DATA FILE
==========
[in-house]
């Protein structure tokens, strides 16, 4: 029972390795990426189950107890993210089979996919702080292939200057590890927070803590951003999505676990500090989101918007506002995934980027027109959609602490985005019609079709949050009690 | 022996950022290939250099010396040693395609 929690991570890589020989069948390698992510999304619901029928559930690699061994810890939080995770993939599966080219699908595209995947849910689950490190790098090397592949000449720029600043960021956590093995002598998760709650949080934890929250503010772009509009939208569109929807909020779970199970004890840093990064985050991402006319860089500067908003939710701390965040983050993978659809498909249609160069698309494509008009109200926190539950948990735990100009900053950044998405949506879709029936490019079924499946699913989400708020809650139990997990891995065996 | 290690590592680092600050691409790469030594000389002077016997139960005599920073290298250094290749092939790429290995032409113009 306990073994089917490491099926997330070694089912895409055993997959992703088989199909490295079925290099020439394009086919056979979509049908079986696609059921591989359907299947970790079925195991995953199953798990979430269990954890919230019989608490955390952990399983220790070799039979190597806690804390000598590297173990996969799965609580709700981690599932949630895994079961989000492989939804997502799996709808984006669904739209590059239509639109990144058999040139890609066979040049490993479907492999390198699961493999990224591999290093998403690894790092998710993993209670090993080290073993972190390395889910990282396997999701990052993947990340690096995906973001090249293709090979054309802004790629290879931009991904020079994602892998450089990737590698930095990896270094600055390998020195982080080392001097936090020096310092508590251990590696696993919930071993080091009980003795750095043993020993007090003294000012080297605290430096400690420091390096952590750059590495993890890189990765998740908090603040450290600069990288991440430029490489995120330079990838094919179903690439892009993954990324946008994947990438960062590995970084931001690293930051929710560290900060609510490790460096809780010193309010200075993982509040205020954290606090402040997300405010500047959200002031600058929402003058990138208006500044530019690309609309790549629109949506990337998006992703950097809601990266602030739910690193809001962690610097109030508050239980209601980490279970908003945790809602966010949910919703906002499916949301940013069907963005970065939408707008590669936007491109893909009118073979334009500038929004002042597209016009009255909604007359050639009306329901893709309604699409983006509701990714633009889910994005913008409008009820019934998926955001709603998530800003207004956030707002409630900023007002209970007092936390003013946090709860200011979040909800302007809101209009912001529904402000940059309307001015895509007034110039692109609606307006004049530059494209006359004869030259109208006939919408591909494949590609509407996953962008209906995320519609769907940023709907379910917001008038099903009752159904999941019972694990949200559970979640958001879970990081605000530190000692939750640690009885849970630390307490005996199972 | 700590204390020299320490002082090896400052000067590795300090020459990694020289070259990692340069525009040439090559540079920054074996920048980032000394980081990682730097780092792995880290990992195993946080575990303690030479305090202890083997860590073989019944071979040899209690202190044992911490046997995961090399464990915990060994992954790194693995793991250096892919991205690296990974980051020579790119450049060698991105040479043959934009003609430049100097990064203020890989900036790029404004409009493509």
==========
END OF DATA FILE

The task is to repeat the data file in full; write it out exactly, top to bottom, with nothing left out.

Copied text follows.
[in-house]
């Protein structure tokens, strides 16, 4: 029972390795990426189950107890993210089979996919702080292939200057590890927070803590951003999505676990500090989101918007506002995934980027027109959609602490985005019609079709949050009690 | 022996950022290939250099010396040693395609 929690991570890589020989069948390698992510999304619901029928559930690699061994810890939080995770993939599966080219699908595209995947849910689950490190790098090397592949000449720029600043960021956590093995002598998760709650949080934890929250503010772009509009939208569109929807909020779970199970004890840093990064985050991402006319860089500067908003939710701390965040983050993978659809498909249609160069698309494509008009109200926190539950948990735990100009900053950044998405949506879709029936490019079924499946699913989400708020809650139990997990891995065996 | 290690590592680092600050691409790469030594000389002077016997139960005599920073290298250094290749092939790429290995032409113009 306990073994089917490491099926997330070694089912895409055993997959992703088989199909490295079925290099020439394009086919056979979509049908079986696609059921591989359907299947970790079925195991995953199953798990979430269990954890919230019989608490955390952990399983220790070799039979190597806690804390000598590297173990996969799965609580709700981690599932949630895994079961989000492989939804997502799996709808984006669904739209590059239509639109990144058999040139890609066979040049490993479907492999390198699961493999990224591999290093998403690894790092998710993993209670090993080290073993972190390395889910990282396997999701990052993947990340690096995906973001090249293709090979054309802004790629290879931009991904020079994602892998450089990737590698930095990896270094600055390998020195982080080392001097936090020096310092508590251990590696696993919930071993080091009980003795750095043993020993007090003294000012080297605290430096400690420091390096952590750059590495993890890189990765998740908090603040450290600069990288991440430029490489995120330079990838094919179903690439892009993954990324946008994947990438960062590995970084931001690293930051929710560290900060609510490790460096809780010193309010200075993982509040205020954290606090402040997300405010500047959200002031600058929402003058990138208006500044530019690309609309790549629109949506990337998006992703950097809601990266602030739910690193809001962690610097109030508050239980209601980490279970908003945790809602966010949910919703906002499916949301940013069907963005970065939408707008590669936007491109893909009118073979334009500038929004002042597209016009009255909604007359050639009306329901893709309604699409983006509701990714633009889910994005913008409008009820019934998926955001709603998530800003207004956030707002409630900023007002209970007092936390003013946090709860200011979040909800302007809101209009912001529904402000940059309307001015895509007034110039692109609606307006004049530059494209006359004869030259109208006939919408591909494949590609509407996953962008209906995320519609769907940023709907379910917001008038099903009752159904999941019972694990949200559970979640958001879970990081605000530190000692939750640690009885849970630390307490005996199972 | 700590204390020299320490002082090896400052000067590795300090020459990694020289070259990692340069525009040439090559540079920054074996920048980032000394980081990682730097780092792995880290990992195993946080575990303690030479305090202890083997860590073989019944071979040899209690202190044992911490046997995961090399464990915990060994992954790194693995793991250096892919991205690296990974980051020579790119450049060698991105040479043959934009003609430049100097990064203020890989900036790029404004409009493509």